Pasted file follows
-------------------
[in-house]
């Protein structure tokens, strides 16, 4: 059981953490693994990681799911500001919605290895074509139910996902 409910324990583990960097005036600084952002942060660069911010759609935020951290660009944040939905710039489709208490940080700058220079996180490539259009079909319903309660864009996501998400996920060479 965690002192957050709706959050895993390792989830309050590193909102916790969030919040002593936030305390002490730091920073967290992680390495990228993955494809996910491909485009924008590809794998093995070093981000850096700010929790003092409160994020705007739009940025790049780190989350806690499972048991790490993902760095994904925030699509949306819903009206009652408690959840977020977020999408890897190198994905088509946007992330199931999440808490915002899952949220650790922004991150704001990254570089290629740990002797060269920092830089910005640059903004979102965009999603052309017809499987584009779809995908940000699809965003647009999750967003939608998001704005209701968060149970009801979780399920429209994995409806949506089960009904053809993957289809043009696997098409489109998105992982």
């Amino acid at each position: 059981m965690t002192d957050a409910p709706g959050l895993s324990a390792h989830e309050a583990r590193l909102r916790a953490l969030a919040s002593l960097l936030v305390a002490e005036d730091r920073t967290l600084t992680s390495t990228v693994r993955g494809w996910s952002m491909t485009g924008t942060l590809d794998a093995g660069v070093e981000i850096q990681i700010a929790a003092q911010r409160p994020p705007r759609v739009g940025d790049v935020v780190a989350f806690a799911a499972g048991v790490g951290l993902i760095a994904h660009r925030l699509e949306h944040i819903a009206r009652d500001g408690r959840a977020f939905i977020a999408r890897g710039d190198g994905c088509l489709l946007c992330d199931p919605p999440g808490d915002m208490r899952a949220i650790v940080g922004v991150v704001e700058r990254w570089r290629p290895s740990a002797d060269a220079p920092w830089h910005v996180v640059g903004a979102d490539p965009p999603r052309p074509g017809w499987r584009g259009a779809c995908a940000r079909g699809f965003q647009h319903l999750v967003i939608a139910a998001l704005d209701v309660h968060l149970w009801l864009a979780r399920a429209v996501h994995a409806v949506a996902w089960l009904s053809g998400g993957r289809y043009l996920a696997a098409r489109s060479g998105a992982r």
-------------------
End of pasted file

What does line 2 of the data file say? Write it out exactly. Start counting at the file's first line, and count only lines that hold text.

């Protein structure tokens, strides 16, 4: 059981953490693994990681799911500001919605290895074509139910996902 409910324990583990960097005036600084952002942060660069911010759609935020951290660009944040939905710039489709208490940080700058220079996180490539259009079909319903309660864009996501998400996920060479 965690002192957050709706959050895993390792989830309050590193909102916790969030919040002593936030305390002490730091920073967290992680390495990228993955494809996910491909485009924008590809794998093995070093981000850096700010929790003092409160994020705007739009940025790049780190989350806690499972048991790490993902760095994904925030699509949306819903009206009652408690959840977020977020999408890897190198994905088509946007992330199931999440808490915002899952949220650790922004991150704001990254570089290629740990002797060269920092830089910005640059903004979102965009999603052309017809499987584009779809995908940000699809965003647009999750967003939608998001704005209701968060149970009801979780399920429209994995409806949506089960009904053809993957289809043009696997098409489109998105992982």